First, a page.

Organic Soybeans: An International Comparison of Product Marketing Strategies
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Series/Report no.:Department of Agricultural, Environmental and Development Economics. Graduate student poster competition, 2006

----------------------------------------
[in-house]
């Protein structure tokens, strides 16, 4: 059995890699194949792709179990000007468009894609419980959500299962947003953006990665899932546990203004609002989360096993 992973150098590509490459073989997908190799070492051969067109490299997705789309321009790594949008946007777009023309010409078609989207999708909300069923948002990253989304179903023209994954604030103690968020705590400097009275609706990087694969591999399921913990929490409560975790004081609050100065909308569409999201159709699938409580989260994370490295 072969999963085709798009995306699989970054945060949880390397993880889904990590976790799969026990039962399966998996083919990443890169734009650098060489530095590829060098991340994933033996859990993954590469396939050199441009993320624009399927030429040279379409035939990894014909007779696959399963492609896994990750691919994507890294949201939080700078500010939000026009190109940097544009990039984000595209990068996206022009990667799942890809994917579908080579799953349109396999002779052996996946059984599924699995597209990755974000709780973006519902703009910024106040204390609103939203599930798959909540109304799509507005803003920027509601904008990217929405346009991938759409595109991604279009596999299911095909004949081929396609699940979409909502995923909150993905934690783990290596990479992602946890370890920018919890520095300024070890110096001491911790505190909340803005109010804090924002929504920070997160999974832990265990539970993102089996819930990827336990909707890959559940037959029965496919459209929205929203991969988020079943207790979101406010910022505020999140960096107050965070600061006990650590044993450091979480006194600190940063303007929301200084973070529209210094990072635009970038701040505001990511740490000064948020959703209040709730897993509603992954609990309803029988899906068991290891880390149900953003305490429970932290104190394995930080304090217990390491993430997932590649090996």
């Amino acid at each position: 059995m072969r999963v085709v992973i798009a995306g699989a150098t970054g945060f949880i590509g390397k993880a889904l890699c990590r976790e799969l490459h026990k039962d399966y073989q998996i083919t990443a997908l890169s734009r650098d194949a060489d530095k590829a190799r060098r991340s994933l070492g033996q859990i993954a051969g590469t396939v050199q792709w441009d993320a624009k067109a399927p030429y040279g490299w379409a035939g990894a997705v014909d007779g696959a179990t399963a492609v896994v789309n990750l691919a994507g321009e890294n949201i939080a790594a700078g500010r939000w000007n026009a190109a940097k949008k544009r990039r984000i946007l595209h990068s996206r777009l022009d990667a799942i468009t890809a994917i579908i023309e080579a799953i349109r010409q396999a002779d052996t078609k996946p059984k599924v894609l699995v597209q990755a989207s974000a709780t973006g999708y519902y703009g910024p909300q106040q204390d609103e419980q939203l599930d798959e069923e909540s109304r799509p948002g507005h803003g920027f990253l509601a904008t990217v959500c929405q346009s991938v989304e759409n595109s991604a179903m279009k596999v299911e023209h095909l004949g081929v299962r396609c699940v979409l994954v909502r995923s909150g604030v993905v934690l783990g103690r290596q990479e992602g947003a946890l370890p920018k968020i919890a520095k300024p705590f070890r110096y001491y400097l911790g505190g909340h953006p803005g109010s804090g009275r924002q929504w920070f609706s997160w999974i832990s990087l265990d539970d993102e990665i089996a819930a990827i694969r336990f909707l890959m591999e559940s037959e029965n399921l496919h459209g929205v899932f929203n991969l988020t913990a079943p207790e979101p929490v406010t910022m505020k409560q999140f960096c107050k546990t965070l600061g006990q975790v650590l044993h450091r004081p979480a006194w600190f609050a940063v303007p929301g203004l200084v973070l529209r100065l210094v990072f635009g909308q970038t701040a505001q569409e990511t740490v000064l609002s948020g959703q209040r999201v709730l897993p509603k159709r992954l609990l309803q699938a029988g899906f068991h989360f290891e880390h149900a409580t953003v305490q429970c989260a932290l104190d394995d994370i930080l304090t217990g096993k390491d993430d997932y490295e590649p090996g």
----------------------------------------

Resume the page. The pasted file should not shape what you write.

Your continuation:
Within the food industry, a commonly perception is that the soy food consumer has a higher propensity to be an organic food consumer and vise-versa, but there is no academic study to date to support this professed positive correlation. Emerging marketing trends in soy food label messages is investigated in order to look for possible joint product attribute and promotional strategies between different firm brand/products, across and within the relevant market regions and between different food categories/industries in the top 3 soy consuming economic regions; North America, Asia and Latin America. Information from Mintel/GNPD (www.gnpd.com), a privately owned food label database will be used to create output describing these market trends. Preliminary results has revealed that since 2000, 4% of all new soybean-containing finished products marketed within the relevant markets and food categories this study was marketed as organic. Relatively strong positive correlations, mostly influenced by the dairy and cereal industries, has been found to exist between a firm’s use of nutrition-oriented product claims and organic claims; <.14 correlation with added calcium, >.14 correlation with low/no cholesterol claim and nearly .10 correlation with low/no sodium. By investigating the possible joint marketing strategies of soy products and organic products by individual firms around the world, an enhanced understanding of the major markets for soybeans, organic products and organic soybeans will facilitate the realization of market trend opportunities for, and to minimize much of the uncertainty tied to, organic soybean production.